A student will often be overcome by sleep before understanding a teacher’s words describe what can be depicted in an instant with an image. (Leonardo da Vinci, paraphrased, https://en.wikipedia.org/wiki/A_picture_is_worth_a_thousand_words)
Teaching and learning psychomotor skills is difficult!1 Effectively learning clinical skills requires the student to (1) understand the psychomotor task relevance, (2) view a skill demonstration by an expert, (3) hear a teacher’s step-by-step verbalization of the task sequence, (4) understand what was said, and (5) perform the skill under a teacher’s guidance.2 The student must convert the teacher’s words into a “mind’s eye” image of what success looks like. Adding an image to the teacher’s words conspicuously enhances the student’s gestalt of the task.3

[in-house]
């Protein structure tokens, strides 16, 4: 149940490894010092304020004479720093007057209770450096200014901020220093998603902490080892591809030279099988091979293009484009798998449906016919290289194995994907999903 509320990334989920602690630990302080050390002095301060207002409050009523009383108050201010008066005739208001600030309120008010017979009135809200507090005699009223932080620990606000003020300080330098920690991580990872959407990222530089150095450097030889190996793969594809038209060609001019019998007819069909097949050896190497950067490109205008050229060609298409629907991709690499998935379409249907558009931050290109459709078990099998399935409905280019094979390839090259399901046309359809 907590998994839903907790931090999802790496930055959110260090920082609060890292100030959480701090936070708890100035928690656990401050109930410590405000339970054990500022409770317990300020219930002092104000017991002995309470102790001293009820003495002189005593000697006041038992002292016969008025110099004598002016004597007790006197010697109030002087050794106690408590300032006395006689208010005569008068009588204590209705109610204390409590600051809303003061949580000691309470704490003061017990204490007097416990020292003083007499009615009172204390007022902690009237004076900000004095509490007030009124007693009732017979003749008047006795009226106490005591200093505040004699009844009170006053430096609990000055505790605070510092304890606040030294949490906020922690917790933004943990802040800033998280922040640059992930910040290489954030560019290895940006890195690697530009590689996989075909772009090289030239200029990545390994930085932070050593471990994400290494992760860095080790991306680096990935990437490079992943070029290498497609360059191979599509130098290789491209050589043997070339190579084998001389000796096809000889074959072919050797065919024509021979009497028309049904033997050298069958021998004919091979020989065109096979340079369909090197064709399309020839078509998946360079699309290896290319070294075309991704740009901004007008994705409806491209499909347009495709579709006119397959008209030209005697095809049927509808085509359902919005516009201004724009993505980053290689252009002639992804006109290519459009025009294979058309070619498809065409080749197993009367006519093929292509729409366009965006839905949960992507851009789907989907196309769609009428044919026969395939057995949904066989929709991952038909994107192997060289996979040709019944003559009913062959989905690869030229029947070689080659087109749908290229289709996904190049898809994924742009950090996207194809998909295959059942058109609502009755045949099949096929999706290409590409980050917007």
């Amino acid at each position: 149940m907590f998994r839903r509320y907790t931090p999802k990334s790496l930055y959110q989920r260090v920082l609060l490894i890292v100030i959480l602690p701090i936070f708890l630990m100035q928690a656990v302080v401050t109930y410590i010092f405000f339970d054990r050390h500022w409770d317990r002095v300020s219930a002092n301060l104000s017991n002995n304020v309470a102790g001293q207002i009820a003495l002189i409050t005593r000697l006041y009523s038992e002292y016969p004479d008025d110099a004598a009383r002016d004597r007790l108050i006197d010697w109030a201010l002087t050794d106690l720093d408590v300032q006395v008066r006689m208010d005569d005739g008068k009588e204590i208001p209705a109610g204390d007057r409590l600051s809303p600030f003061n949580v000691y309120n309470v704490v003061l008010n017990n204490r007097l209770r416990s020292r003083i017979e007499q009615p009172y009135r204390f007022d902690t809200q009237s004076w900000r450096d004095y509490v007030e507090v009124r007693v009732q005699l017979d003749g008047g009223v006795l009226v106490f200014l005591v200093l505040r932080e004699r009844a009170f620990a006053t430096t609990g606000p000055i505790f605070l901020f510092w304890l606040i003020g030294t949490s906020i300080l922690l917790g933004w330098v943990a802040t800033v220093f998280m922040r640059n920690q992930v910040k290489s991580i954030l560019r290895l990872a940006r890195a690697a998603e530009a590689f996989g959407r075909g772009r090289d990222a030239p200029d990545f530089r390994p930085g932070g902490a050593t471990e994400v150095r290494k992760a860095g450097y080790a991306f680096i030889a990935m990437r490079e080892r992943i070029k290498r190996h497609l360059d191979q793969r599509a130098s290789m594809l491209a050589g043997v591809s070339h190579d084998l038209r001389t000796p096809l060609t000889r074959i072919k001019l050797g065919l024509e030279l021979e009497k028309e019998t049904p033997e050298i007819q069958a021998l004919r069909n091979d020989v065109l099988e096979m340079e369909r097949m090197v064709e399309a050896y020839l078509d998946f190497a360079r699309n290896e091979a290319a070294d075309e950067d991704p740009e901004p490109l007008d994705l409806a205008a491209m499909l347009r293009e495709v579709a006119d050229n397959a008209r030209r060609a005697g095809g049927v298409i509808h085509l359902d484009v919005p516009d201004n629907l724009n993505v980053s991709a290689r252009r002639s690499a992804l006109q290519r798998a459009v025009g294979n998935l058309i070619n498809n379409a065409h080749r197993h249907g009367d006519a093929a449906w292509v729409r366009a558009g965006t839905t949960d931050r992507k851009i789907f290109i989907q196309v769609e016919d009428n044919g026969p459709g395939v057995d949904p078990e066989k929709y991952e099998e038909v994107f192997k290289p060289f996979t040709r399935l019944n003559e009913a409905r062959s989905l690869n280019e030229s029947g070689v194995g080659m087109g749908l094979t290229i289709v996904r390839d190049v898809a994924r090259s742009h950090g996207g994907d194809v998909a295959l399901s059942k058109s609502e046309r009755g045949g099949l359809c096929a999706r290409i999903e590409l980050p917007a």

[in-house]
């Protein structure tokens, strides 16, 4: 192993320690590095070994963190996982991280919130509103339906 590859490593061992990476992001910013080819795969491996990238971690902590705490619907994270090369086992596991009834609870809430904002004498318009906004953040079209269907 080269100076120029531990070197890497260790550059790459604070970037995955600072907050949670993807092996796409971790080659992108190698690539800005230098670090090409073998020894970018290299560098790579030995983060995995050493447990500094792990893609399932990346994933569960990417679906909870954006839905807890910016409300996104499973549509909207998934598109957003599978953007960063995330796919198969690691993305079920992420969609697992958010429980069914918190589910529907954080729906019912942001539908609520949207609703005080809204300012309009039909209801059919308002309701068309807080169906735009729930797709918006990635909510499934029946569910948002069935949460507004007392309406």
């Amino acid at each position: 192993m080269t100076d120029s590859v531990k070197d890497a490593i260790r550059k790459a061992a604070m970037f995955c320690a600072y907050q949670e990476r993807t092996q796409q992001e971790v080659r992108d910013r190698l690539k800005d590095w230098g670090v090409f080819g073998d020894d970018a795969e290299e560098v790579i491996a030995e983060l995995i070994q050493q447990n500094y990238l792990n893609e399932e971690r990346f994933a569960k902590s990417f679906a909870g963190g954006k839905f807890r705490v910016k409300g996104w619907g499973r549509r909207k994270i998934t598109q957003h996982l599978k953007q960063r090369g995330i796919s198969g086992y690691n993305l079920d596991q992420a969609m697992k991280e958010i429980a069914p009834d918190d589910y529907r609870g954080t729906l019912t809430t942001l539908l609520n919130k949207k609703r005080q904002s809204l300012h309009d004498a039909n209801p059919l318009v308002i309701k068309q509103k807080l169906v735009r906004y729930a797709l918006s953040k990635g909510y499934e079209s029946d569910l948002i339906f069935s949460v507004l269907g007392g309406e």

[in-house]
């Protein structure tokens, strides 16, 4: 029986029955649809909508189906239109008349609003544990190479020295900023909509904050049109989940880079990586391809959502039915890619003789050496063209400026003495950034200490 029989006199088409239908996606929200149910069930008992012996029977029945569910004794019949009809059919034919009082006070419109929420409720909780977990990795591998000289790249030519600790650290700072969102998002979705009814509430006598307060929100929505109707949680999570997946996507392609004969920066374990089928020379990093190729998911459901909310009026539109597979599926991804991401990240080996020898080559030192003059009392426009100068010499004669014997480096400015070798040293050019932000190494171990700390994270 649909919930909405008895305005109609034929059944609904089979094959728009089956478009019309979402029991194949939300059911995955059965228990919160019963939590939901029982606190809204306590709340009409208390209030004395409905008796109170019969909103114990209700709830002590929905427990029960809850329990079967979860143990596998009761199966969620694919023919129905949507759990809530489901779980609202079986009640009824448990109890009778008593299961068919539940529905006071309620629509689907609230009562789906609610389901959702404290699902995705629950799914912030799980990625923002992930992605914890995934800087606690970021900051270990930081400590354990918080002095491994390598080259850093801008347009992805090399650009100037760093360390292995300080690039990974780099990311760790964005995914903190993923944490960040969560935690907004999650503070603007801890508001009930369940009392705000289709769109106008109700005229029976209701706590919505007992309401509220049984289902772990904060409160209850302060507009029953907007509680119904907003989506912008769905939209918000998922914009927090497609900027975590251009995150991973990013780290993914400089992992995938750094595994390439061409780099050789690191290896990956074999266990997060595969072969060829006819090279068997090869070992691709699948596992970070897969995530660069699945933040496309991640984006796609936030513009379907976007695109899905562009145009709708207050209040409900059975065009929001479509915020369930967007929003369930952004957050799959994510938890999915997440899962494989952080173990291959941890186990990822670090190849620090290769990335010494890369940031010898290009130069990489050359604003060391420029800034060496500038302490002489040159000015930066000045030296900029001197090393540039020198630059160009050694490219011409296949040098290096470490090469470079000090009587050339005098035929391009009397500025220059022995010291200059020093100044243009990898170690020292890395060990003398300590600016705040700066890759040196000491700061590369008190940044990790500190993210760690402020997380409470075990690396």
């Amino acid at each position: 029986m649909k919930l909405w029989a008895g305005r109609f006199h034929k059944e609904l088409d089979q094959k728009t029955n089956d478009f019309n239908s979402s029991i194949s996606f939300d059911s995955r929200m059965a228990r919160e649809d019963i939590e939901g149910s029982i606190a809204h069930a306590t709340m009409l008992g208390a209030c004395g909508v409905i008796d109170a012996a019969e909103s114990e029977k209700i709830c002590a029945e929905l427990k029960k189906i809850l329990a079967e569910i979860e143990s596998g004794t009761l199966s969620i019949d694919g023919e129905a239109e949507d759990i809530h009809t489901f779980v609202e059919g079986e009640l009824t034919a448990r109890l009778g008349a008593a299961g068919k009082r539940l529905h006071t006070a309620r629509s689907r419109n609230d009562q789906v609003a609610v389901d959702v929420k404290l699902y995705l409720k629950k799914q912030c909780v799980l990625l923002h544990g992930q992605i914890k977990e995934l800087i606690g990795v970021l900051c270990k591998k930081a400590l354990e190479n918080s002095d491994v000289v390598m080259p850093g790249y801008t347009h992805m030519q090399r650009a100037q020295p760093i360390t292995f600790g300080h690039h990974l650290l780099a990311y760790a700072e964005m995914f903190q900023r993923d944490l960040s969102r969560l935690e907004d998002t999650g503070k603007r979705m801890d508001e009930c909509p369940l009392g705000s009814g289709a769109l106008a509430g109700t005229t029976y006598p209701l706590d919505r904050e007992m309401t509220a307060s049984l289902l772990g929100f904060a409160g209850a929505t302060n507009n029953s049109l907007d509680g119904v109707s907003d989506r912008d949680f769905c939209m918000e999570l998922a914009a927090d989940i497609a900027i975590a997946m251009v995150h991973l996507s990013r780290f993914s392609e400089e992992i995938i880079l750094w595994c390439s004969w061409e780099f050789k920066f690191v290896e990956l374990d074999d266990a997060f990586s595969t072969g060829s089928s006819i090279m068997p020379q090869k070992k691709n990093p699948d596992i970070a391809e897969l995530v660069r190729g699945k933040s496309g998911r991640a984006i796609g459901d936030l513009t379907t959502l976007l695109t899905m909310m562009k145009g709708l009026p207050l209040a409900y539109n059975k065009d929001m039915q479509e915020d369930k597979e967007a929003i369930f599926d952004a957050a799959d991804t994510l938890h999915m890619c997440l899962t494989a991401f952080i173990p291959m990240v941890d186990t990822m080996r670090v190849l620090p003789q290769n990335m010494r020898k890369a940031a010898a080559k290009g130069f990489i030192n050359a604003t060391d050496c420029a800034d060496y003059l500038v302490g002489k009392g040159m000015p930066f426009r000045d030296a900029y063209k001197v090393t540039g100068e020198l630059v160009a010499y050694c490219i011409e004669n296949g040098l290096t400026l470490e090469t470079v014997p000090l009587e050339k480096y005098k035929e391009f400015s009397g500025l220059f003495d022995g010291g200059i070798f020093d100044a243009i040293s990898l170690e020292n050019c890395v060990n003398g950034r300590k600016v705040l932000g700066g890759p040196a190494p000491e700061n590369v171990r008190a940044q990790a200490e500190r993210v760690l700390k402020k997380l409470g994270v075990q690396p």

Nasotracheal intubation is a skill that exemplifies the value of coupling image(s) with words to facilitate learning. The learner must grasp both that the arc of the nasopharynx aims the tip of the endotracheal tube toward the anterior wall of the larynx and that the tip needs to be reoriented (bent) to the path of the glottis as it enters the trachea. The left image displays a sagittal drawing of the nasopharynx, glottis, and trachea with a laryngoscope exposing the glottis and a tube bender reorienting an endotracheal tube so it slides into the trachea. The image clearly converts a teacher’s words into an explicit and essential “mind’s eye” image that the student needs to comprehend to successfully perform this psychomotor skill. Once conceptualized, the student can use the tube bender (right image, top) or more commonly available Magill forceps (right image, bottom) to successfully reorient the direction of the tube into the glottis and trachea without grabbing the cuff and potentially damaging it.
The authors declare no competing interests.